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Here’s what I’m reading: every regular bipartite graph has a 1-factor.

But I understand that not every regular graph has a 1-factor.

So, I was thinking if it’s possible to find a $k$-regular simple graph without 1-factor for any fixed $k$?

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If $k$ is even, then $K_{k+1}$ is $k$ regular with $k+1$ (odd) vertices, and hence has no $1$-factor (as a perfect matching requires an even number of vertices).

If $k$ is odd, consider the following graph. Start at an initial vertex, then branch out in $k$ directions. From each of those new vertices, branch out $k-1$many times. For each collection of $k-1$ vertices, draw another $k-1$ vertices opposite it, and connect each vertex on one side with every vertex on the other. Lastly, since $k-1$ is even, in the opposite $k-1$ collection, pair up each vertex with one other vertex. Note that: the initial vertex has $k$neighbors, each ensuing vertex has $k$ neighbors. Every vertex in the first $k-1$ collection is connected to the one that preceeded it and $k-1$ other ones in the matching $k-1$ set, so has $k$ neighbors. Lastly, each vertex in the $k-1$ matching set is connected to every vertex in the initial $k-1$ set, and one more. Thus our graph is $k$ regular. However, if we delete the initial vertex, each component has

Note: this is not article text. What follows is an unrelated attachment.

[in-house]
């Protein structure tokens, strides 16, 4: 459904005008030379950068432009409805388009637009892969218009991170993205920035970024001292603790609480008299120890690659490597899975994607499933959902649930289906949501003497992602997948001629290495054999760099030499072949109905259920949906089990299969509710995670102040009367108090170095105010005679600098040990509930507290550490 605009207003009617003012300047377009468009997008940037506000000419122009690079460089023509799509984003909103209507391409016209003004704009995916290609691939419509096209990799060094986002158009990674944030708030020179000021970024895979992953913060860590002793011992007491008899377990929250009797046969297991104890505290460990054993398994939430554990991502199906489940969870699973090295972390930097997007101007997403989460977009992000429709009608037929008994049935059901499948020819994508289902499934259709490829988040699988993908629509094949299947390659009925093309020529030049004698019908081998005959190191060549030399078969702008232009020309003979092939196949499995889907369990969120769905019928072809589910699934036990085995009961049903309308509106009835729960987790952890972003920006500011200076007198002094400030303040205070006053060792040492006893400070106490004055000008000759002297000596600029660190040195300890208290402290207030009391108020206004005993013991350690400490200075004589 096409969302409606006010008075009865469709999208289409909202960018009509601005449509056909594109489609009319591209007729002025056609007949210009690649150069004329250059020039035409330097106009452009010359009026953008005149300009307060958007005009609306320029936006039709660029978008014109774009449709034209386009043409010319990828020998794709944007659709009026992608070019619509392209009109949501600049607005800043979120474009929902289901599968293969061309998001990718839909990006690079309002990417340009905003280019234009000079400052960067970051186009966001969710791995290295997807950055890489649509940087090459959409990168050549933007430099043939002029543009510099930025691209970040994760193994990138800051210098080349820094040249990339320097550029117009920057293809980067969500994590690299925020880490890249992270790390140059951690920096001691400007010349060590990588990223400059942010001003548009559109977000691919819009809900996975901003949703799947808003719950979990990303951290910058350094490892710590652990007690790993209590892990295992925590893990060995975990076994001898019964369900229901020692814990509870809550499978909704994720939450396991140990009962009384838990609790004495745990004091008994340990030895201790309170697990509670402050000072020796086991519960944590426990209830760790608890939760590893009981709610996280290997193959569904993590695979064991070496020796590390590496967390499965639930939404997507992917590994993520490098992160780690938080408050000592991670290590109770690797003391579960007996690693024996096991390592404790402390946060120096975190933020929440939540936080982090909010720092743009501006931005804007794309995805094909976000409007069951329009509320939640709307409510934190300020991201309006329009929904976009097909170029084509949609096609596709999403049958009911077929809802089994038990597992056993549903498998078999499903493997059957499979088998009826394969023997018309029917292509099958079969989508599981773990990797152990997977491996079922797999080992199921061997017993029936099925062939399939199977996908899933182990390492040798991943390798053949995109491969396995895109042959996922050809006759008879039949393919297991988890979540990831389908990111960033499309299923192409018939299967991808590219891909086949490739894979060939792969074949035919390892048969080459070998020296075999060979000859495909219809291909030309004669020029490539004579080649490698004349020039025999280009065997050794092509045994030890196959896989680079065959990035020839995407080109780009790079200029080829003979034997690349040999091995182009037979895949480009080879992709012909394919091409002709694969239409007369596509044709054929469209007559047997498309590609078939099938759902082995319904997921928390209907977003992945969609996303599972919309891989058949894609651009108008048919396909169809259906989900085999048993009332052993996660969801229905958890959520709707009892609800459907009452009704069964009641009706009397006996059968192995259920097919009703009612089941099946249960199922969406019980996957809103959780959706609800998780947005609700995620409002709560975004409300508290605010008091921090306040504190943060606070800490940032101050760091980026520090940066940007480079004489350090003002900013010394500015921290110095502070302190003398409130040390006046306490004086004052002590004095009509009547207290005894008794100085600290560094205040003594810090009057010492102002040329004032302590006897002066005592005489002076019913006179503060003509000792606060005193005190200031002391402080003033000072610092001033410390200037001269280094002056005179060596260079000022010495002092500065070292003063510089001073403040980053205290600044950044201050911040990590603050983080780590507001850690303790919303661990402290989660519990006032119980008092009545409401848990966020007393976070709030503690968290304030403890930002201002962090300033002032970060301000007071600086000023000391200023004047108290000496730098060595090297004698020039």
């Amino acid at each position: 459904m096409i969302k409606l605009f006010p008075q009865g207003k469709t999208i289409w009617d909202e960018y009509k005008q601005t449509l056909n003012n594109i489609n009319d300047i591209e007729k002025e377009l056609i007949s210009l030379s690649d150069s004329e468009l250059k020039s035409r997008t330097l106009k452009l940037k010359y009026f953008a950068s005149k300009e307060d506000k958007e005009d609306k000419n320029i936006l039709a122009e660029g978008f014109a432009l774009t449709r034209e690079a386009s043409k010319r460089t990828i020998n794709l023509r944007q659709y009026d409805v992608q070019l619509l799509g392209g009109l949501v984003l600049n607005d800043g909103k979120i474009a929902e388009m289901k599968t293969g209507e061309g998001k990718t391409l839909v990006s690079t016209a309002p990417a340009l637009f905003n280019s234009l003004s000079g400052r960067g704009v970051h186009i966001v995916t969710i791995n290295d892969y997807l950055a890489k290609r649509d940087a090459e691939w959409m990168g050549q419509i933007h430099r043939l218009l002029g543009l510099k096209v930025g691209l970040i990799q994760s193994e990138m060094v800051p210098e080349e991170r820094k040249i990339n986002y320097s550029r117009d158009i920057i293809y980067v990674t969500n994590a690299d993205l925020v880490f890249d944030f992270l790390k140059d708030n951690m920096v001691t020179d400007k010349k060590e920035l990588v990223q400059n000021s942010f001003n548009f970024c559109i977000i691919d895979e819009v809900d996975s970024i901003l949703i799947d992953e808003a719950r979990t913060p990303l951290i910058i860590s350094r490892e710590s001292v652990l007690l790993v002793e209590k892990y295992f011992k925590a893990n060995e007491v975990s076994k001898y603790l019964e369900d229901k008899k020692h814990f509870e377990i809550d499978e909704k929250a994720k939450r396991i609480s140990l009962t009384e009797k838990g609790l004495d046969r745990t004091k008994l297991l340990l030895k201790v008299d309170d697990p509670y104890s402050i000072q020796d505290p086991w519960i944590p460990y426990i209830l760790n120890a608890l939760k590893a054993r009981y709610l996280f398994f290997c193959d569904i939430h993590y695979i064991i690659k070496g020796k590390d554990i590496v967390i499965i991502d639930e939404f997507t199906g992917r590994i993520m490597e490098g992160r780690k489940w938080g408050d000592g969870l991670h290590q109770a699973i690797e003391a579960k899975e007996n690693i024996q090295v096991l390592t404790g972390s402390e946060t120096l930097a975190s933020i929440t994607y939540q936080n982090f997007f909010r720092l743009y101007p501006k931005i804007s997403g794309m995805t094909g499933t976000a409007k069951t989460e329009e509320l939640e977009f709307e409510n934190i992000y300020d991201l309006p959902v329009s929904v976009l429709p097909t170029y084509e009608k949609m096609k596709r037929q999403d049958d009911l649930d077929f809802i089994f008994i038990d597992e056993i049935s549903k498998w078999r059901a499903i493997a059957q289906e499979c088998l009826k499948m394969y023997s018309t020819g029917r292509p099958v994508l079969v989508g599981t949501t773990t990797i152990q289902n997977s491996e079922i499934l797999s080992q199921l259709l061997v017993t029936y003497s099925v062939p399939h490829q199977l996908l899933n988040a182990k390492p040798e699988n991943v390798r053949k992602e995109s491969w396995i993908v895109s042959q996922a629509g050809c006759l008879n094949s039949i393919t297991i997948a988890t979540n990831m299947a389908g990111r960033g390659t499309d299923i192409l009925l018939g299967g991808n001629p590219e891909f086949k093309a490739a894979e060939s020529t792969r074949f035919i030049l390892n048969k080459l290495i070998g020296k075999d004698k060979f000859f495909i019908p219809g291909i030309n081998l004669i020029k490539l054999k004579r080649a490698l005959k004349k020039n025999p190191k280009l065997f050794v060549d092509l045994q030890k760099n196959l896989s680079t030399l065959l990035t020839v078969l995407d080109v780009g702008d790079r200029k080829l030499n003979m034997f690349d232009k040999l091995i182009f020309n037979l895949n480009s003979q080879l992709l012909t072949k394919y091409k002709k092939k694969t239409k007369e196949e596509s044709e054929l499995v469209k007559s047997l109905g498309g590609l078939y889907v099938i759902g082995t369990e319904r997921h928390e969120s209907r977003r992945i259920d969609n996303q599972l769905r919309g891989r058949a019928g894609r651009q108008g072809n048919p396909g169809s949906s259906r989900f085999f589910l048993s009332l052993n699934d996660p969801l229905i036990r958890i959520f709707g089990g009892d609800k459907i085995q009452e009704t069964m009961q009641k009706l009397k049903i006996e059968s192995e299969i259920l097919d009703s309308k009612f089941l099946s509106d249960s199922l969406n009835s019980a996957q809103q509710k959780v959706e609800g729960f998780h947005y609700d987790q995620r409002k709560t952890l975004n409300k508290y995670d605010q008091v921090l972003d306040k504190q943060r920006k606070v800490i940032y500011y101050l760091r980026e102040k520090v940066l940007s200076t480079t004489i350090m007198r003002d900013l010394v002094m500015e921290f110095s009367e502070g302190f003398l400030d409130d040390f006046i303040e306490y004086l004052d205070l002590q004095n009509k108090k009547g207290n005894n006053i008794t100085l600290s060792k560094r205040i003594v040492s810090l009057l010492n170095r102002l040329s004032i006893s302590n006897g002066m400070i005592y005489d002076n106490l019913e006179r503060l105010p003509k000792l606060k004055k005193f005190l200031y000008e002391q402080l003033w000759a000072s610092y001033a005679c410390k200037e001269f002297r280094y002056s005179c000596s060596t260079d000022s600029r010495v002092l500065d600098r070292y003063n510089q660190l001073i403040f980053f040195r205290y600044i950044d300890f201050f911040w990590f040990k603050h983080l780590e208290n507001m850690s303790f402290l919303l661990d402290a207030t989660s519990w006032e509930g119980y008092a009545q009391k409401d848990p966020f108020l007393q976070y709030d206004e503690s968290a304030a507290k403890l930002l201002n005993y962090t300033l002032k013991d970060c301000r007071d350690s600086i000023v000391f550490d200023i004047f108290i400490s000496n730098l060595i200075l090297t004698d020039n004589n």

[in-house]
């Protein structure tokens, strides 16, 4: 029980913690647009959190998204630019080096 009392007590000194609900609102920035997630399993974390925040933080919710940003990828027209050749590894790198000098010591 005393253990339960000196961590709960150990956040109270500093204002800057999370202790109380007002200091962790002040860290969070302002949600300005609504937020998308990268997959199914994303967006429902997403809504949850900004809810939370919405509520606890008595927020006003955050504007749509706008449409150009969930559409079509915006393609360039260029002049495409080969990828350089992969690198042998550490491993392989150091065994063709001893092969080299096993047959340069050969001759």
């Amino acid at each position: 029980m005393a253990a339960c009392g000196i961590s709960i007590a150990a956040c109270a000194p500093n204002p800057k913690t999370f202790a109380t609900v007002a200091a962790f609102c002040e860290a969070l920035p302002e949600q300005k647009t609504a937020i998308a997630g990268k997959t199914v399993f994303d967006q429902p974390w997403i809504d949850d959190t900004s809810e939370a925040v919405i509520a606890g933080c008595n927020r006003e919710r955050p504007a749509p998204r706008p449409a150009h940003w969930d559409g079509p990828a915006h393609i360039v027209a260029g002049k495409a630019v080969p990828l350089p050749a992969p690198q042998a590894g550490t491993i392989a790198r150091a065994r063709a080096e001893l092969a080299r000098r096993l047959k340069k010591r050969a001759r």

$$(k-1) + (k-1) + 1 = 2k – 1$$

vertices, which is an odd number, and so we get $k$ odd components. By Tutte’s theorem, this means that our graph could not have had a $1$-factor.

Here is an illustrative drawing in the $5$ case:

It is possible to have a $k$-regular (simple) graph with no 1-factor for each $k \gt 1$ (obviously in the trivial case $k=1$ the graph itself is a 1-factor).

For $k$ even the complete graph on $k+1$ nodes is an example, since there are an odd number of nodes (and a 1-factor or *perfect matching* implies an even number of nodes).

Petersen showed that any 3-regular graph with no cut-edge has a 1-factor, a result that has been generalized and sharpened. However a 3-regular graph on 16 nodes (connected but not (vertex) 1-connected) is shown in Figure 7.3.1 of this book chapter, about 3/4ths of the way through.

A construction for $k$ odd that generalizes this (connected but not 1-connected) approach is described in a MathHelpForum post. A central vertex $v^*$ has $k$ copies of a certain odd-order (number of nodes) graph connected to it, say $G_1,\ldots,G_k$. In any perfect matching, some edge for $v^*$ must be chosen, its removal leaving some components with odd-order (in which a perfect matching becomes impossible).

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